A look at the major happenings upcoming in Colorado golf in 2019
by Gary Baines
New year, new big-time events, new rules, new look for old courses and new dates for some mainstays.
Such is the outlook as Colorado golf enters 2019 with more than the usual amount of major happenings to look forward to in the Centennial State.
Let’s hit some of the highlights:
— U.S. Mid-Amateur: For just the second time ever and the first since 1983 — when Cherry Hills Country Club hosted the proceedings and Jay Sigel added the U.S. Mid-Amateur title to the U.S. Amateur victory he had posted 32 days earlier — Colorado will host the national championship for amateurs 25 and older.
This time, Colorado Golf Club (left) in Parker will be the primary championship site for the 264-player event, which will run Sept. 14-19. Aurora-based CommonGround Golf Course, which is owned and operated by the CGA, will serve as the second host facility for the stroke-play portion of the event Sept. 14-15. CommonGround did likewise for the 2012 U.S. Amateur that Cherry Hills hosted.
It will be the latest feather in the cap of Colorado Golf Club in terms of hosting big-time tournaments. It’s previously been the site of the 2010 Senior PGA Championship and the 2013 Solheim Cup. Bill Coore and two-time Masters champion Ben Crenshaw designed Colorado Golf Club, which opened in 2007.
Besides the national title being on the line, the winner of the U.S. Mid-Am will receive a berth in the 2020 U.S. Open at Winged Foot Golf Club in New York — and likely the 2020 Masters.
With the national championship coming to Colorado, the state will host two qualifying tournaments instead of the usual one for the event: Aug. 13 at the Omni Interlocken Golf Club in Broomfield and Aug. 19 at Inverness Golf Club in Englewood.
Admission to the U.S. Mid-Amateur will be free.
— TPC Colorado Championship: The other national/international tournament coming to Colorado in 2019 will be the inaugural TPC Colorado Championship at Heron Lakes, set for July 11-14 at Berthoud-based TPC Colorado, which opened to the public in 2018.
The tournament, the first of at least five Web.com Tour events scheduled for TPC Colorado, will be mark the first visit to Colorado by the PGA Tour’s feeder circuit since 1997, when the second of two Nike Colorado Classics was held at Riverdale’s Dunes Course in Brighton. Stewart Cink, who has since won six times on the PGA Tour including the 2009 British Open, prevailed in the 1996 event at the Dunes.
The 2019 TPC Colorado Championship will feature a $600,000 purse and a 156-person field. Monday qualifying tournaments are set for Riverdale Dunes and Highlands Meadows Golf Course in Windsor on July 8.
— Return of City Park Golf Course: Sometime this year, after being closed for two years for a course redesign and construction project, a new-look City Park Golf Course (left) in Denver is scheduled to reopen. The return is no small matter given that City Park GC dates back to 1912 and has a strong regular clientele.
Todd Schoeder and his Broomfield-based iCon Golf Studio teamed with design advisor — and three-time U.S. Open champion — Hale Irwin in the course redesign for the site, which will integrate stormwater detention areas to help protect some of the city’s most at-risk neighborhoods from flooding.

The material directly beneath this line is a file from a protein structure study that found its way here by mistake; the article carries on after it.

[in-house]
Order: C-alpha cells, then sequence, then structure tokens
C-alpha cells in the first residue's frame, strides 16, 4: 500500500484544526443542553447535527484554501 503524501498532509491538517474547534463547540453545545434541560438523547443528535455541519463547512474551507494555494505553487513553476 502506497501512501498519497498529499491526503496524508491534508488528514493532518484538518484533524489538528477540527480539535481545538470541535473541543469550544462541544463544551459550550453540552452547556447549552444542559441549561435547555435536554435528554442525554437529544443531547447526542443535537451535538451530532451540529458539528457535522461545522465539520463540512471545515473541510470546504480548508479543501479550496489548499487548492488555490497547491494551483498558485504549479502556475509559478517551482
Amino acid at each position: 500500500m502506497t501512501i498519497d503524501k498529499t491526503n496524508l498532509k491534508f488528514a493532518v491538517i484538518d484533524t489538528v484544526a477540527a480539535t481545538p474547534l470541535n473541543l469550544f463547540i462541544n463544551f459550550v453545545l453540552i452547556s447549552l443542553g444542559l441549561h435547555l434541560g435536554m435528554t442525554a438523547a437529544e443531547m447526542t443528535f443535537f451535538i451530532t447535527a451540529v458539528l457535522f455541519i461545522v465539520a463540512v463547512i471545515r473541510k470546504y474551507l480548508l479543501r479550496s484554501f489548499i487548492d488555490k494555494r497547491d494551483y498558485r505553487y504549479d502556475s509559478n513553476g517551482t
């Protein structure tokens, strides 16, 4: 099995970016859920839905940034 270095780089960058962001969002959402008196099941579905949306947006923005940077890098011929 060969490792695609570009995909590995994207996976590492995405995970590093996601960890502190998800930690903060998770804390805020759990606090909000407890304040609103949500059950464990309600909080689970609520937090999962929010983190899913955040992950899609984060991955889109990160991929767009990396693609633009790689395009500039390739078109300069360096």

When the redesign project is complete, the site will feature the new 18-hole par-71 golf course, a full-size driving range, a dedicated four-hole course for The First Tee of Denver, a new clubhouse and maintenance facility, stormwater detention, and a reforestation program with a net gain of 500 trees.
— Comeback for Cornerstone: It was several years ago at a CGA senior championship that a member at Cornerstone, the Greg Norman-designed course in the high country near Montrose, said that there were plans to reopen the club, which stopped operating in 2012. And while it took a few years, it appears as if that member was correct.
The highly acclaimed private course is undergoing a renovation — at the hands of Matt Dusenberry and Dusenberry Golf Course Design — with plans to reopen in the summer of this year.
Cornerstone originally operated from 2008 through ’12.
— Colorado’s Second Topgolf: Since August 2015, there’s been one Topgolf location in Colorado — the one in Centennial. But three-plus months ago, ground was broken at a second site — at I-25 and 60th Ave., in Thornton. The 65,000-square-foot, three-level facility is scheduled to open to the public in late 2019. It will have 102 climate-controlled hitting bays — where players hit microchipped golf balls at targets with varying point values — in addition to a restaurant and three bars. There will be 250 HD televisions, a rooftop terrace with fire pits and 3,000 square feet of space devoted to private events. The Centennial Topgolf employs about 500 people, the same number that is expected in Thornton.
— Playing by the (New) Rules: The new Rules of Golf, part of a rules modernization project long in the works, took effect with the new year. But for those who don’t play golf outside of Colorado, there’s still some time to get up to date on the changes given that the first tournaments of the year are months away and that scores from Colorado courses can’t be posted for handicap purposes until March 15.
Whether it be putting with the flagstick left in or dropping from knee height, the CGA did a good job during recent months with a video series highlighting the key changes. To watch, CLICK HERE.